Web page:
U.S. Department of the Interior Chooses Google Apps

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The U.S. Department of the Interior announced yesterday that it has awarded a contract to Onix Networking for department-wide cloud email and collaboration services using Google Apps for Government. The contract is part of the Department of the Interior's "IT Transformation" initiative, which was announced last year and seeks to reduce costs by cutting waste and increasing the efficiency of the department's IT operations.

“This award is a great example of how our IT Transformation initiative is already delivering value to the Department,” said Secretary of the Interior Ken Salazar. “Implementing a Department-wide, cloud-based email system that helps modernize the ways we do business while cutting costs is good government, plain and simple. We will continue to identify efficiencies to save time and taxpayer dollars using advances in technology to provide better service for less.”

Google Apps for Government is a version of Google Apps cloud services with an added layer of security that governments require. The U.S. Department of the Interior is only the latest in a series of government organizations switching to the platform since its launch two years ago. Most recently, the State of Colorado and the City of Edmonton adopted the platform.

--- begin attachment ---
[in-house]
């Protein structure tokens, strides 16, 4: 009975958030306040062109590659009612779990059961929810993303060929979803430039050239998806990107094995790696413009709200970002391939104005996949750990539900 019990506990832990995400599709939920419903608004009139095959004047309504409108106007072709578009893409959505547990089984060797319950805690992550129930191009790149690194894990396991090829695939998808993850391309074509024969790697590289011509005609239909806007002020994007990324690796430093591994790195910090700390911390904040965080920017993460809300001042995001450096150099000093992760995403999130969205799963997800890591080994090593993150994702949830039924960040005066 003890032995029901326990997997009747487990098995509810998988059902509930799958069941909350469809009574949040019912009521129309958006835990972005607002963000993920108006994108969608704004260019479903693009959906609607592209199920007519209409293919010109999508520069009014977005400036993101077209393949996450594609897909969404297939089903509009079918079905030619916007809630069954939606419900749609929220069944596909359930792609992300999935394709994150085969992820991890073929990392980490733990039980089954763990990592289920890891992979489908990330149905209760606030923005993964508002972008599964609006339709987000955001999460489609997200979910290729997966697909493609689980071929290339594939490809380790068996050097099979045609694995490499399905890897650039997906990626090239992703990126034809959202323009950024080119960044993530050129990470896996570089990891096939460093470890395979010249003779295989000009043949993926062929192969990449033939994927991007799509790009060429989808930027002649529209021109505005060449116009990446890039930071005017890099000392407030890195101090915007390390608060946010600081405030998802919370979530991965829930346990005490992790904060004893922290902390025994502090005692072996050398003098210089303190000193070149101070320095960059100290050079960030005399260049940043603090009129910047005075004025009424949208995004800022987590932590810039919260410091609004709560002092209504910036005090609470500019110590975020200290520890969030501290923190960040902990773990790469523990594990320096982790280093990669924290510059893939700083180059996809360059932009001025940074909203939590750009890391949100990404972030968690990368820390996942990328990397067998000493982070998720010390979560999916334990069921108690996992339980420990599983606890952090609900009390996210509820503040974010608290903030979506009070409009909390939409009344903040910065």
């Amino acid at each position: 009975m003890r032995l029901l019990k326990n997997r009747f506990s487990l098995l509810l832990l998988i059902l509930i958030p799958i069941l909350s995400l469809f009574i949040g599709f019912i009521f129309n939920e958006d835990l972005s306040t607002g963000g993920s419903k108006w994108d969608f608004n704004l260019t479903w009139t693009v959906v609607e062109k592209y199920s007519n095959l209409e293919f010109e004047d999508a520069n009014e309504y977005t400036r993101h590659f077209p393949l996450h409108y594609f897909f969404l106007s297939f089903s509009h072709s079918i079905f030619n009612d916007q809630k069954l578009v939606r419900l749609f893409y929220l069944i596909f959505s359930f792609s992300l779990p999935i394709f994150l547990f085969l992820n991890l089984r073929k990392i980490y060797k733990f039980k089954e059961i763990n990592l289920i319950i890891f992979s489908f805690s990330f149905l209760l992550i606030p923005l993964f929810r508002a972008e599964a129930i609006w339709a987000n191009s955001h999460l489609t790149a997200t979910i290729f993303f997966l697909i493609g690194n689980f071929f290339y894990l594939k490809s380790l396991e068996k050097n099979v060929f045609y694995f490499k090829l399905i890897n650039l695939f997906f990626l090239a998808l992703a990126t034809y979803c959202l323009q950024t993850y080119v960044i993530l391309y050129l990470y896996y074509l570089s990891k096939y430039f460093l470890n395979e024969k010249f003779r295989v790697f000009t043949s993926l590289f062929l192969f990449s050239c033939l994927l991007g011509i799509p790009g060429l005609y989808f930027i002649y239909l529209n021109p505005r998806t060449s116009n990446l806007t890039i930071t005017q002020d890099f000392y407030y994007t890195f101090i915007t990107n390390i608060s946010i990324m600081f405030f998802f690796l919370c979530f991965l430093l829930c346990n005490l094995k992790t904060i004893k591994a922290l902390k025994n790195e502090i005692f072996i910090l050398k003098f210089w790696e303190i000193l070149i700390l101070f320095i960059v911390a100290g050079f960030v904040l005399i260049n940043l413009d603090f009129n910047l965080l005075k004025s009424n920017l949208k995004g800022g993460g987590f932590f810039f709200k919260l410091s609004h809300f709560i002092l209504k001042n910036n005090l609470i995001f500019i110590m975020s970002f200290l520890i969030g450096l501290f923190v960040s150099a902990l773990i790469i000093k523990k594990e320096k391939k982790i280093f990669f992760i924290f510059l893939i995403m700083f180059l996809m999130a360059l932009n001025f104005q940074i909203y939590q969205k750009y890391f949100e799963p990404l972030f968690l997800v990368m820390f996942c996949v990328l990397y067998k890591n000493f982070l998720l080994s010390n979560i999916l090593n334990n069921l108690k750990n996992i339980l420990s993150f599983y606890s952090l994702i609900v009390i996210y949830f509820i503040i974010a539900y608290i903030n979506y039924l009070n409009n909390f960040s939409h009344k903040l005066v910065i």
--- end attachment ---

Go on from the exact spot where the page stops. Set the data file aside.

The U.S. Department of the Interior admits to currently having seven different email systems operating within the department. This new agreement would consolidate those disparate systems into one Google cloud email service. If Onix Networking is able to prove it can meet the department's standards, over 90,000 mailboxes could be migrated before the end of this year. The total value of the contract is $34,872,728 over seven years.

In addition to email services, Department of the Interior employees will gain the use of Google services that integrate with Gmail, including video and audio chat. In addition, Google Calendar and Google Docs (presumably now Drive) contain features that enable many collaboration and organization options.

“We look forward to providing state-of-the-art communication and collaboration tools, desktop video, document sharing and new messaging technologies to help Interior employees work more effectively with each other and with external partners,” said Andrew Jackson, Interior Deputy Assistant Secretary for Technology, Information, and Business Services. “Not only do we get the features we want in a desired security environment, but our workforce will get the cutting edge technology that many of them use in their personal lives.”

What do you think? Are you surprised that the Department of the Interior is running seven different email systems? Can any amount of technology streamline bureaucracy to the point of efficiency? Leave a comment below and let me know.

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